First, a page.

Russia found itself further isolated in the international community on Thursday, when the U.N. General Assembly voted overwhelmingly in support of a resolution demanding Moscow immediately stop its war against Ukraine.
On a vote of 140 in favor, five against and 38 abstentions, nations supported a text put forward by Ukraine with the backing of more than 80 countries that also demands the protection of all civilians and civilian infrastructure, as well as humanitarian and medical personnel and journalists.
“Together, a strong majority of U.N. member states made clear that Russia – Russia – bears sole responsibility for the grave humanitarian crisis and violence in Ukraine,” U.S. Ambassador Linda Thomas-Greenfield told reporters after the vote. “Together, we called for the protection of all civilians fleeing the conflict and for steps to mitigate the increase in food insecurity caused by this senseless war. And together, we reaffirmed the U.N. Charter.”
Thursday’s vote largely mirrored a vote on March 2, in which 141 states condemned Russia’s invasion and called for it to immediately withdraw its troops. The same five countries voted against that resolution as they did on the humanitarian measure: Russia, Belarus, Eritrea, North Korea and Syria.
Russia’s envoy accused the West of “unprecedented pressure” to get support for its resolution.
The vote took place after more than a day of debate at which more than 70 countries spoke, most to condemn Russia’s war and call for a halt to hostilities, which are causing a humanitarian crisis in Europe, the severity of which has not been seen since World War II.
The numbers are staggering. In barely one month, the United Nations says 3.5 million people have fled to neighboring countries and 6.5 million are displaced within Ukraine.
The U.N. Children’s agency, UNICEF, said Thursday that more than half of Ukraine’s population of children – 4.5 million boys and girls – have been displaced by the war.
Some 12 million people in Ukraine need humanitarian assistance.
The United States announced Thursday that it is ready to provide more than $1 billion in additional humanitarian funding for Ukraine, including the severe impacts around the world on rising food insecurity resulting from the disruption of Ukraine’s major wheat exports.
Thursday’s vote did not take place without some diplomatic drama.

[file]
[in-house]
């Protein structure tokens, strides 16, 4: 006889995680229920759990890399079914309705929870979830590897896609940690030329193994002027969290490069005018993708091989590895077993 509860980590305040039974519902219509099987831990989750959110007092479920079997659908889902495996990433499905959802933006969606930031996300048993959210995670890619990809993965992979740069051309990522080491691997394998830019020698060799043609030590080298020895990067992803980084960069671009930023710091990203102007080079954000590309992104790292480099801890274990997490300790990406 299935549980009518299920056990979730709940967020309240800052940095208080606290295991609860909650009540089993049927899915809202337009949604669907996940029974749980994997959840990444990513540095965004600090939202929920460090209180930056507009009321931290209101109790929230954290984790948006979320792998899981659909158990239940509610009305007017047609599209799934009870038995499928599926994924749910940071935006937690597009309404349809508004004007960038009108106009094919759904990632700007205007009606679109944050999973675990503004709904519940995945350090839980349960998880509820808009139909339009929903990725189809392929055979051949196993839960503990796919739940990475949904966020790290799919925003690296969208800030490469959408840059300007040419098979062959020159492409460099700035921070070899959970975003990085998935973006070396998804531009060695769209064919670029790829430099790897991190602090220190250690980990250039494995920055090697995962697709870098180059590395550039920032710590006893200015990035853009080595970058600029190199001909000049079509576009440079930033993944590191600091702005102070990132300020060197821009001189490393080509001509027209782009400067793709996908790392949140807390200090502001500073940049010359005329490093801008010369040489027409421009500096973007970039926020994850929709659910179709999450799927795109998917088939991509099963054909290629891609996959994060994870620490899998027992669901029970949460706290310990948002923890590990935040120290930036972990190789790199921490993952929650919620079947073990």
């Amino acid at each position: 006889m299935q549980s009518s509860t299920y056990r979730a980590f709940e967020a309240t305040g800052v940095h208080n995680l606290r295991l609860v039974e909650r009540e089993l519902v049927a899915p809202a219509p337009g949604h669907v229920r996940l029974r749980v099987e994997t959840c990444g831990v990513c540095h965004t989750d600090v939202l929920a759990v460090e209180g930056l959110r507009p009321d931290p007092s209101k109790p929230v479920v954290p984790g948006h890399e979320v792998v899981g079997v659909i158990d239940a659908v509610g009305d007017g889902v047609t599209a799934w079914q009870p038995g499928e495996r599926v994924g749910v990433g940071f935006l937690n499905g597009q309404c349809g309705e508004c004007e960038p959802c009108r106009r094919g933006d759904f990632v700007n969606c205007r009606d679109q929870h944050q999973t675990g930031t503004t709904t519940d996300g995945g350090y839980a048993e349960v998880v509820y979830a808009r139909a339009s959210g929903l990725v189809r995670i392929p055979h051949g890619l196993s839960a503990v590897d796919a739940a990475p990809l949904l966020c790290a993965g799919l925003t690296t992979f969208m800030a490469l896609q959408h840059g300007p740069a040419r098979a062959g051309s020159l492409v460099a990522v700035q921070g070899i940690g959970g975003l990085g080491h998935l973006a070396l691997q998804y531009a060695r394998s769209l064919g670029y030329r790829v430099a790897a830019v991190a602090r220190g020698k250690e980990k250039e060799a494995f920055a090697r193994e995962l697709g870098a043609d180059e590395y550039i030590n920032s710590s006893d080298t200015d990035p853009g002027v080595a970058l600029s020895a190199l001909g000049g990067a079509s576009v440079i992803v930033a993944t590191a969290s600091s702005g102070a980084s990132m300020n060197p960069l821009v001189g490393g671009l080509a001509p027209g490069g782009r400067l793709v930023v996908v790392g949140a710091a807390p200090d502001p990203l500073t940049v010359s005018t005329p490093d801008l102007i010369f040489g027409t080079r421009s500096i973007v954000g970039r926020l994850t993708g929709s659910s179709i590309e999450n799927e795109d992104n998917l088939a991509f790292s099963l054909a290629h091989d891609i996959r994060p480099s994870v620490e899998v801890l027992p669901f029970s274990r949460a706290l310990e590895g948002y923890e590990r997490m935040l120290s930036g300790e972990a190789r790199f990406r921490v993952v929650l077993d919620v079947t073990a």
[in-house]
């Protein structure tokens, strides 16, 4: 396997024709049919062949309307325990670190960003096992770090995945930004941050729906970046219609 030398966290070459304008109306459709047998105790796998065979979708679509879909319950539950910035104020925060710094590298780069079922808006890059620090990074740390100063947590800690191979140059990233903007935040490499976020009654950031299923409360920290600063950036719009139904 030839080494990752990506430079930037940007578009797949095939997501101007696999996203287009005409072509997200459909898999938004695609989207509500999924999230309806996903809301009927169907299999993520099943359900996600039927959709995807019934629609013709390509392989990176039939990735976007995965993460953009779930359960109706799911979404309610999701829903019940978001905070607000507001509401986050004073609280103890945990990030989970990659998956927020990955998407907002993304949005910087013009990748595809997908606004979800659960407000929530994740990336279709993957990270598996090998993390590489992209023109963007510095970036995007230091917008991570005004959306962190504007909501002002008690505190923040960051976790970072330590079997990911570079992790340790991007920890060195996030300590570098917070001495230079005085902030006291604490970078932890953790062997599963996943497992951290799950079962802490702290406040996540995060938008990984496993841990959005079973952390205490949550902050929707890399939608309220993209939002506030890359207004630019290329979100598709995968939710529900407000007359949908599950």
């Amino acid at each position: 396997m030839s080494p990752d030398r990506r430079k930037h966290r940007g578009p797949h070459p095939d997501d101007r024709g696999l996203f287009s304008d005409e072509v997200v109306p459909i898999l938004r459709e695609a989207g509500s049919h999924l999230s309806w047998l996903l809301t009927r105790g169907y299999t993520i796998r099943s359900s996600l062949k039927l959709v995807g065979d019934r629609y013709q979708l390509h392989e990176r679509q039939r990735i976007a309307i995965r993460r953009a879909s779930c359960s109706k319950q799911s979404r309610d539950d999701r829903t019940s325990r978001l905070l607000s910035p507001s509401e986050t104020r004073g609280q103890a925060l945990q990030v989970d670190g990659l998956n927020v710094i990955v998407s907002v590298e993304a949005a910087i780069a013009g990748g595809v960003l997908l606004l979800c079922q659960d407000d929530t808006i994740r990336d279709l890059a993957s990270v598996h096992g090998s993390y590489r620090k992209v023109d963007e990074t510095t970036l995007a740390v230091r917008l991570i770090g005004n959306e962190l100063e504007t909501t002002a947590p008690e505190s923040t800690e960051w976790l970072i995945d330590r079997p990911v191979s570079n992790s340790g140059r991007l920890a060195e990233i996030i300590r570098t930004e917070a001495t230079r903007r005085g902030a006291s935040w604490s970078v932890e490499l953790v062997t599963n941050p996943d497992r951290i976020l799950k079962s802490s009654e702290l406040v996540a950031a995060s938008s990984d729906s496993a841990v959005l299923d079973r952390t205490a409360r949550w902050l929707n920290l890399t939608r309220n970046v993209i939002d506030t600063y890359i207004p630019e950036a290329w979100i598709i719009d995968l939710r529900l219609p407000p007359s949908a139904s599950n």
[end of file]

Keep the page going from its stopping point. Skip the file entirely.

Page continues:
This week, South Africa put forward a second humanitarian draft. But for many states it had a major omission — the cause of the humanitarian crisis, namely Russia’s invasion. As Canada’s ambassador, Bob Rae, put it, “In simple terms, we cannot talk about Moby Dick without mentioning it is a whale.”
Ukraine’s ambassador said South Africa’s proposal was the “twin brother” of a draft resolution Russia put for a vote in the U.N. Security Council on Wednesday, which sank with 13 abstentions. Only Russia and China supported it among the 15 members. Ukraine’s ambassador to the U.N., Sergiy Kyslytsya, said Ukraine had not been consulted on the South African text, nor had other countries.
“It is a text promoted unilaterally by one country, prompted by another country, that has not even cared to hide it,” Kyslytsya said, alluding to South Africa and Russia.
U.S. Secretary of State Antony Blinken spoke by phone with his South African counterpart the day before the vote to underscore “U.S. views on the need for a clear, unified international response to President [Vladimir] Putin’s invasion to put a swift end to this crisis,” Blinken’s spokesman said.
“Political issues that may lead to member states not agreeing to a text should be addressed elsewhere,” South African Ambassador Mathu Joyini told the assembly. “We believe an impartial humanitarian resolution should focus purely on addressing humanitarian needs of those affected.”
That draft had seven co-sponsors, including China. But it did not come to a vote before members after Ukraine requested a procedural vote. Member states voted 67-50 with 36 abstentions not to vote on South Africa’s proposal.
General Assembly resolutions do not carry legal weight, but they do have the moral weight of the international community and a clear message was sent to Moscow about its actions in the resolution that was adopted.
But as Lebanon’s envoy pointed out, it was still unclear whether the assembly’s work would make a positive impact on the ground.
“Now what? Where do we go from here? Is this resolution going to be implemented?” Lebanon’s ambassador, Amal Mudallali, asked her colleagues. “Is it more important to score successes in voting than making real progress on the ground, helping de-traumatize children and women who are looking to us to stop this war? How much safer are civilians in Ukraine because of this resolution today? How closer are we to a solution? How closer are we to peace today?”